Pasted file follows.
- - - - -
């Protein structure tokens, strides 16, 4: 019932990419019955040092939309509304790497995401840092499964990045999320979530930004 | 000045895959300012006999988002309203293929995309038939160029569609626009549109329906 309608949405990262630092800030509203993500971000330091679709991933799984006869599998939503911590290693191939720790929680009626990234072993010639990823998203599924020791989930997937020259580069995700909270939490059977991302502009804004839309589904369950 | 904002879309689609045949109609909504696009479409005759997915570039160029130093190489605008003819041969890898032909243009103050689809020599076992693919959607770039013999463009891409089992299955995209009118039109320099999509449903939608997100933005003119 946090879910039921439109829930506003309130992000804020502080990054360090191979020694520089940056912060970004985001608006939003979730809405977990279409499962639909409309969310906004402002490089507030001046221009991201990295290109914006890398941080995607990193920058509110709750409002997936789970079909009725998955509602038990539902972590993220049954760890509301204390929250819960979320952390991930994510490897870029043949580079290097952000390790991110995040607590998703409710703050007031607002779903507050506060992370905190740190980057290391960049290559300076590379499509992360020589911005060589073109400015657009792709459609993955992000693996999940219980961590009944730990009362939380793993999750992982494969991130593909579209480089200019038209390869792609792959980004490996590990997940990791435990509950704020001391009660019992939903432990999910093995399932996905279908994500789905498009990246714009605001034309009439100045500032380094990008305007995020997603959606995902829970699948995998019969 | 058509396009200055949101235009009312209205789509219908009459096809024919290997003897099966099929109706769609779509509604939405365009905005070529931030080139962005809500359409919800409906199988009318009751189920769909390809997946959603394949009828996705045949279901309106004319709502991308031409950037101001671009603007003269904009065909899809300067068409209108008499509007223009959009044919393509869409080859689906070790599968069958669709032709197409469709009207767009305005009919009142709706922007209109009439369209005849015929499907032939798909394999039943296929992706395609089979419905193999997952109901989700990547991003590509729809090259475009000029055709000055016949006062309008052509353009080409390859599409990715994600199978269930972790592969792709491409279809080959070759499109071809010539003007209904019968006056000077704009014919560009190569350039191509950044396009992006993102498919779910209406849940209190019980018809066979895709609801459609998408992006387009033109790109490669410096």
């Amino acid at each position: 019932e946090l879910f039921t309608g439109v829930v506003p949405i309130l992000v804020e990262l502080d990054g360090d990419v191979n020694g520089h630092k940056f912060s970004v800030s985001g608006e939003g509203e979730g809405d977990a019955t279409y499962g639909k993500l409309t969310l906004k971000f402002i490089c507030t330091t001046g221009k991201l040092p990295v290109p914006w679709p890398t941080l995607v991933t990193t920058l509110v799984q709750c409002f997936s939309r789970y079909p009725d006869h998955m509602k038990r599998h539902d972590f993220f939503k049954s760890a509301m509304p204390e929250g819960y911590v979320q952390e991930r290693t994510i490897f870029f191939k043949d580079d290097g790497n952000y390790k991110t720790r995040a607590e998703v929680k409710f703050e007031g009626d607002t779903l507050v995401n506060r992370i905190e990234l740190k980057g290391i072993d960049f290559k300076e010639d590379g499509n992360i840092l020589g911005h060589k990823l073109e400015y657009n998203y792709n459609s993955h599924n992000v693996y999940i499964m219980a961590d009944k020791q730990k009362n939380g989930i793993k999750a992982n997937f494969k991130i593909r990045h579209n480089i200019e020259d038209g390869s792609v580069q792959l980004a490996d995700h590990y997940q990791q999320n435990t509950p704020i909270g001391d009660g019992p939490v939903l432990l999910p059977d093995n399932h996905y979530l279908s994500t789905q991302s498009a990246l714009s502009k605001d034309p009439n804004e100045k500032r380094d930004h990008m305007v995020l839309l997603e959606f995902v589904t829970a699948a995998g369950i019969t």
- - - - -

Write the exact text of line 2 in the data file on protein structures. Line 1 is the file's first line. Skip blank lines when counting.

């Amino acid at each position: 019932e946090l879910f039921t309608g439109v829930v506003p949405i309130l992000v804020e990262l502080d990054g360090d990419v191979n020694g520089h630092k940056f912060s970004v800030s985001g608006e939003g509203e979730g809405d977990a019955t279409y499962g639909k993500l409309t969310l906004k971000f402002i490089c507030t330091t001046g221009k991201l040092p990295v290109p914006w679709p890398t941080l995607v991933t990193t920058l509110v799984q709750c409002f997936s939309r789970y079909p009725d006869h998955m509602k038990r599998h539902d972590f993220f939503k049954s760890a509301m509304p204390e929250g819960y911590v979320q952390e991930r290693t994510i490897f870029f191939k043949d580079d290097g790497n952000y390790k991110t720790r995040a607590e998703v929680k409710f703050e007031g009626d607002t779903l507050v995401n506060r992370i905190e990234l740190k980057g290391i072993d960049f290559k300076e010639d590379g499509n992360i840092l020589g911005h060589k990823l073109e400015y657009n998203y792709n459609s993955h599924n992000v693996y999940i499964m219980a961590d009944k020791q730990k009362n939380g989930i793993k999750a992982n997937f494969k991130i593909r990045h579209n480089i200019e020259d038209g390869s792609v580069q792959l980004a490996d995700h590990y997940q990791q999320n435990t509950p704020i909270g001391d009660g019992p939490v939903l432990l999910p059977d093995n399932h996905y979530l279908s994500t789905q991302s498009a990246l714009s502009k605001d034309p009439n804004e100045k500032r380094d930004h990008m305007v995020l839309l997603e959606f995902v589904t829970a699948a995998g369950i019969t």